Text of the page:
The damage calculations for RoN are, in short, complicated.
Units have a base attack value, which then goes through potentially up to at least eight unique damage modifiers12 depending on the units (and/or buildings) and circumstances involved. After all the modifiers, the defending unit’s armor is applied as a flat reduction and you end up with the final damage value.3
All of the static modifiers are calculated on game load, allowing for the values that are hardcoded into the game to be modified further by its game files, such as through official patches and user-made mods. The resulting calculation is a 493×493 table made by the game featuring every unit and building in RoN, even some that can never enter combat (Bison, Whales), or that are never used in the game (Siege/Catapult Ships).
This 493² matrix is part of the enormous header located in save game files, meaning we’re able to extract and view it. Here’s how to go about that.
Depending on how you classify things, there are three or four different forms for RoN mods:
Dropdown mods (which can be Workshop or Local mods, but not Direct mods)
While pursuing improvements for CBP Alpha 7, I’ve explored many ideas to improve the usability of the mod. In doing so, I got this close to creating another mod format that would’ve combined the stability advantages of Direct mods with the file separation that Local mods have, and the distribution and ease-of-use benefits that Workshop mods have.1 Here’s what went wrong.
Now that nearly 100 people have subscribed to Fall of Nations, it seems like I should go into more detail about what exactly I want to accomplish with it. I’m also starting to run into the character limit of a Workshop mod’s description – and even if I wasn’t it’s still becoming pretty unwieldy.
Let’s start with the broadest strokes and work our way down from there.
In the course of my RoN modding adventures, I decided to make a broad-scope “tech demo” style mod, showcasing some of the moddable aspects of RoN that I felt were being underutilisied – and hopefully learning a few things in the process.
After trying to mod a few things that I feel have been vastly undermodded, I ran into.. some problems. After much frustrating troubleshooting and testing, I realised this was due a limitation of RoN’s mod manager.
If you’ve ever tried to browse the Steam Workshop for Rise of Nations, you may have been frustrated at how none of the entries appear to have thumbnails. I looked into this and it appears that this is because the native mod uploader does not support thumbnails.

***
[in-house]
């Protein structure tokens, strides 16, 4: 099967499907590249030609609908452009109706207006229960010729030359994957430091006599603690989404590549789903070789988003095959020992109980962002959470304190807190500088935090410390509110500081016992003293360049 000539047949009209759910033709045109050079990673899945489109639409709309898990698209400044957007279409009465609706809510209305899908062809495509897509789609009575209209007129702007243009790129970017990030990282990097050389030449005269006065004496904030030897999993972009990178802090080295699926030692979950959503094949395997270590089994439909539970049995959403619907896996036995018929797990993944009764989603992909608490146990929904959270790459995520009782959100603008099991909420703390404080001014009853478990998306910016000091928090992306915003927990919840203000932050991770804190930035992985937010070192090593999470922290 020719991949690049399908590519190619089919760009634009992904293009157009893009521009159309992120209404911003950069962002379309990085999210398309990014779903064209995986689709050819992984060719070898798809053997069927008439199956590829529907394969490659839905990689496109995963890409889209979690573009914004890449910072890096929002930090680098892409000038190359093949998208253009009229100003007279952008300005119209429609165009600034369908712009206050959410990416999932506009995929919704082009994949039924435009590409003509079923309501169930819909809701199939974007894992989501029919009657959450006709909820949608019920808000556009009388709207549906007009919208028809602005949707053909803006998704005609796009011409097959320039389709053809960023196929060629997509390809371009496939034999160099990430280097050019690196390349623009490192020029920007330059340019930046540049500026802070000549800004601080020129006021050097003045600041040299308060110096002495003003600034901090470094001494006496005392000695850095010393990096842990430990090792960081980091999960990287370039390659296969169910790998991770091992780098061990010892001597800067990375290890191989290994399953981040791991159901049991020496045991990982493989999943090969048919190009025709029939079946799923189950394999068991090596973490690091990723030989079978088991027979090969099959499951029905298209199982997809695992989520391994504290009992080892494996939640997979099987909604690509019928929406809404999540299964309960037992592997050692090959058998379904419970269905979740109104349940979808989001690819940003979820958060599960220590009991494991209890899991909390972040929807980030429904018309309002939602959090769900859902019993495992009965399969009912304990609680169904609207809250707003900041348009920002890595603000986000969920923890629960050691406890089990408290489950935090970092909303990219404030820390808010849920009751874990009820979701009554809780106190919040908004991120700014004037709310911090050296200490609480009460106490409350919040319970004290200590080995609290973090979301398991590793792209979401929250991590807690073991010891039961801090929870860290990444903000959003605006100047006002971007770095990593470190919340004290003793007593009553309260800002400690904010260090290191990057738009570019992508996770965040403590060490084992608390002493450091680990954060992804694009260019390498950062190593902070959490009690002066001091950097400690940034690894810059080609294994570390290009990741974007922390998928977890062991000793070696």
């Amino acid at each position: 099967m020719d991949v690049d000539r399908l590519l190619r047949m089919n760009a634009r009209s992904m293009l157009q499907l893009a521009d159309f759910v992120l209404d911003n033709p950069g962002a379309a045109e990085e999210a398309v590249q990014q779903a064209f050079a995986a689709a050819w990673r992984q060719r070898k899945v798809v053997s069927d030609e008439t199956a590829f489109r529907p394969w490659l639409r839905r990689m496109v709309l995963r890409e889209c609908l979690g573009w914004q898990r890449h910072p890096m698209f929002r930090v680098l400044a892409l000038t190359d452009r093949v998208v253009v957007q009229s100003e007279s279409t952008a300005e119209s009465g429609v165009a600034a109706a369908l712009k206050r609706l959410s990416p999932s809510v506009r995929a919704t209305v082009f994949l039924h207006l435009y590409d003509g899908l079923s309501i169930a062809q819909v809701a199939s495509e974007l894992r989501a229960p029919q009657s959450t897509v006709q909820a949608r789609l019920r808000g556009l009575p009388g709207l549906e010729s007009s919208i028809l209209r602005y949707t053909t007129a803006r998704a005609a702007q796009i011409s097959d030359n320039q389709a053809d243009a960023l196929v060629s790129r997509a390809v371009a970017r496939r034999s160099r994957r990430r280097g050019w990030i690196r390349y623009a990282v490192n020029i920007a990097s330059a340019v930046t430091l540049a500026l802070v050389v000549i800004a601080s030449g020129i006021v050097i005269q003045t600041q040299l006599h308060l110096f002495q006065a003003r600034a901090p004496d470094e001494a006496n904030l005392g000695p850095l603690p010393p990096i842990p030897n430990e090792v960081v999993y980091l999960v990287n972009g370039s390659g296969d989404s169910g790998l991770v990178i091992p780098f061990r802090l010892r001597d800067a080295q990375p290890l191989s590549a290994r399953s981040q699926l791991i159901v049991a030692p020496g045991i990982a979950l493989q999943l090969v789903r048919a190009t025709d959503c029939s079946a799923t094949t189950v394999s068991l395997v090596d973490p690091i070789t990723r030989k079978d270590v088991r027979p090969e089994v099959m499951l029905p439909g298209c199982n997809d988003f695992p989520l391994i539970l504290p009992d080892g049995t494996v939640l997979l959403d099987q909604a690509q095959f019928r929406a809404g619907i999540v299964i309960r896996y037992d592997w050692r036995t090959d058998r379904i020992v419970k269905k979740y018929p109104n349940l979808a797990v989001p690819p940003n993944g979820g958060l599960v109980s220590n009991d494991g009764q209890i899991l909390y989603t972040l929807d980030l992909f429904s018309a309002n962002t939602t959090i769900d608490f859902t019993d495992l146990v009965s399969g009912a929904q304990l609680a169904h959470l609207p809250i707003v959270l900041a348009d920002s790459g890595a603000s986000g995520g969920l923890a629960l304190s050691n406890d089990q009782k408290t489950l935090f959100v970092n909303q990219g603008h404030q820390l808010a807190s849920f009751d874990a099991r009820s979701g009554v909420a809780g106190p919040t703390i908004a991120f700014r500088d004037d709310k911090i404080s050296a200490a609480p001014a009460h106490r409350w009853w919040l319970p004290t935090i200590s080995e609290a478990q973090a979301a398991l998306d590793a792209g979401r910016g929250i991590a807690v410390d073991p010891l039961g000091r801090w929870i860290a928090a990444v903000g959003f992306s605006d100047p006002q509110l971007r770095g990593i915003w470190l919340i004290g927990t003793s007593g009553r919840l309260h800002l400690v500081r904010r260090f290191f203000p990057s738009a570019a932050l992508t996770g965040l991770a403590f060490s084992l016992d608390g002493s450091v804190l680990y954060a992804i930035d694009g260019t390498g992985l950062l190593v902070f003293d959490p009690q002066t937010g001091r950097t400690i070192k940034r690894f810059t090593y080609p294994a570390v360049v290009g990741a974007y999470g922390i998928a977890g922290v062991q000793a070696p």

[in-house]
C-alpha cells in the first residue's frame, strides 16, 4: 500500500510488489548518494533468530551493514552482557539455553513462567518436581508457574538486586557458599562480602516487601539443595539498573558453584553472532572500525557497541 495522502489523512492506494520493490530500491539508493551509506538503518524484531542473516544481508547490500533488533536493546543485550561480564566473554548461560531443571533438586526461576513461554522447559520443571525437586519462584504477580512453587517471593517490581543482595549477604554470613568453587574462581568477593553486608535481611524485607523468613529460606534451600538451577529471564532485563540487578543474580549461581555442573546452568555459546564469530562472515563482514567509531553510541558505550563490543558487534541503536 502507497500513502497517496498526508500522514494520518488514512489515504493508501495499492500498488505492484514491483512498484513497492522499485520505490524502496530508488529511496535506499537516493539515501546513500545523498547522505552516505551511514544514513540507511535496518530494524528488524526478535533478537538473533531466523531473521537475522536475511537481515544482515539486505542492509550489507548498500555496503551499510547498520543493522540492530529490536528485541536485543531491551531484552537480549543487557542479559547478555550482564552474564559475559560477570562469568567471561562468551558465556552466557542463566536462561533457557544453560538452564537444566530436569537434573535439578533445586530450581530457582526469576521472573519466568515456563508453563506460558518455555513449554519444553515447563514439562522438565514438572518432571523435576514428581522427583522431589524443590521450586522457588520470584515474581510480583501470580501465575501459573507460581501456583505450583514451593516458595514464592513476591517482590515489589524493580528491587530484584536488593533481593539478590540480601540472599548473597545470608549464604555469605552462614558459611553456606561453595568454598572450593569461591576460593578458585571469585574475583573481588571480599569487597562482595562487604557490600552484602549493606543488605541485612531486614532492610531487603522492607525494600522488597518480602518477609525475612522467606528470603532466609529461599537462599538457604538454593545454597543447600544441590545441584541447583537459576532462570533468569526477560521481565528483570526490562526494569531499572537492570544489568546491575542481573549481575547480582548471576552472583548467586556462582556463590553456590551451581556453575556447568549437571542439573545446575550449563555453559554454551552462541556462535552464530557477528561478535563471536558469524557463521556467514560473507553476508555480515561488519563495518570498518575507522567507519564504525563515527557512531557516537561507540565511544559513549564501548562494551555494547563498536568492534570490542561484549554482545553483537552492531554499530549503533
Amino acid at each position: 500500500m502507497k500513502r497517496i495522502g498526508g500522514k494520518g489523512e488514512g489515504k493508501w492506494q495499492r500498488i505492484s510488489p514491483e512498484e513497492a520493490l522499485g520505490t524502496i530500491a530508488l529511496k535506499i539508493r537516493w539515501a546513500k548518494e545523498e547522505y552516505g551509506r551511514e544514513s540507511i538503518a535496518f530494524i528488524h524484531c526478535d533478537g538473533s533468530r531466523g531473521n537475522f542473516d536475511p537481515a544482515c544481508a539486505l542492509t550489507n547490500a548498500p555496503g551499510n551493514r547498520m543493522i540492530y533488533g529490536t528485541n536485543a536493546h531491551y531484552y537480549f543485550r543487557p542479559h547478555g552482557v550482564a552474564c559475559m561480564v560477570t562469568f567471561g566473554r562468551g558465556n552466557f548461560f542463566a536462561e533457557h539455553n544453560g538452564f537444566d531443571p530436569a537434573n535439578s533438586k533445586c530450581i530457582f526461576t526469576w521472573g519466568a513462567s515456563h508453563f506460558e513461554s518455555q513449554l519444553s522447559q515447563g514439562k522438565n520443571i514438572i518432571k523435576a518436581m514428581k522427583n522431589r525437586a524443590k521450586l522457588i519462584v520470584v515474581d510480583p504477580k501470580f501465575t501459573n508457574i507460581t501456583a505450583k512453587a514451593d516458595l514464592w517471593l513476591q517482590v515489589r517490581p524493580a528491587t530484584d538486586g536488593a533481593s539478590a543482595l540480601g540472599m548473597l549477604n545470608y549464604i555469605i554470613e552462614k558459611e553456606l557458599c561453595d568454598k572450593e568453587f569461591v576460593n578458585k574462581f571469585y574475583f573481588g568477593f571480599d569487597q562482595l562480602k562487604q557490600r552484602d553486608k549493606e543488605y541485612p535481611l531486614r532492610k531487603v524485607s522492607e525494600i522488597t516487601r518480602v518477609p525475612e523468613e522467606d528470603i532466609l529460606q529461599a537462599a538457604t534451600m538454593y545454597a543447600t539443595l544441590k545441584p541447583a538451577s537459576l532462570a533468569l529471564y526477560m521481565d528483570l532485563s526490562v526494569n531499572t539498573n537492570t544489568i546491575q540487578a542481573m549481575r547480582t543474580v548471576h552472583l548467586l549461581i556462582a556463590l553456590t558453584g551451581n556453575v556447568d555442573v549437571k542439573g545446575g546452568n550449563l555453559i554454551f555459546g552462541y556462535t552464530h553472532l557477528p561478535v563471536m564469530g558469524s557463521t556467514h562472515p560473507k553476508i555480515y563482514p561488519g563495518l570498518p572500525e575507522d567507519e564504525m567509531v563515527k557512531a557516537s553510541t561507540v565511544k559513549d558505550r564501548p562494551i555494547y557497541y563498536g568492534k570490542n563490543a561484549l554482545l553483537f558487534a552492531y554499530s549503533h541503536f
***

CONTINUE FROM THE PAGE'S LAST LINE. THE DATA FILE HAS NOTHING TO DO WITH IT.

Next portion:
Nonetheless, by using a workaround, last night I became probably the first person to ever have a thumbnail for my RoN mod on the Steam Workshop. Here’s how I did it.
After publishing my article on War Elephants, TripleAAA commented asking about Militia and Minuteman (Minutemen?) against War Elephants. I hadn’t tested that but it seemed like useful information to have, so I put it on the to-do list.
While running these new tests I also ended up with some questions of my own regarding the ranged attack of Mahouts. Was the damage of the melee and ranged attacks identical? Was the damage modifier different for the ranged and melee attacks (i.e. would one attack deal different damage to the other depending on what unit was being hit)?
I set out to answer both sets of questions, and ended up stumbling into a few surprising answers in the course of doing so.
Regular members of the Rise of Nations Discord server will likely be at least vaguely aware of how much I dislike fighting against War Elephants, and much of this came from my experience while playing the Alexander campaign on Toughest1 (which also provided some useful insights).
However it wasn’t until recently that I actually crunched the numbers on exactly how effective these behemoths really are. It turns out they are somehow even better than I thought they were.
Rare resources are a secondary resource available alongside the likes of basic (primary) resources such as Food. They provide a way to supplement other economic production, either by building on existing strengths, or helping to shore up weaknesses. Sometimes they can also create new strengths, allowing you to utilise strategies that might not otherwise have been viable options.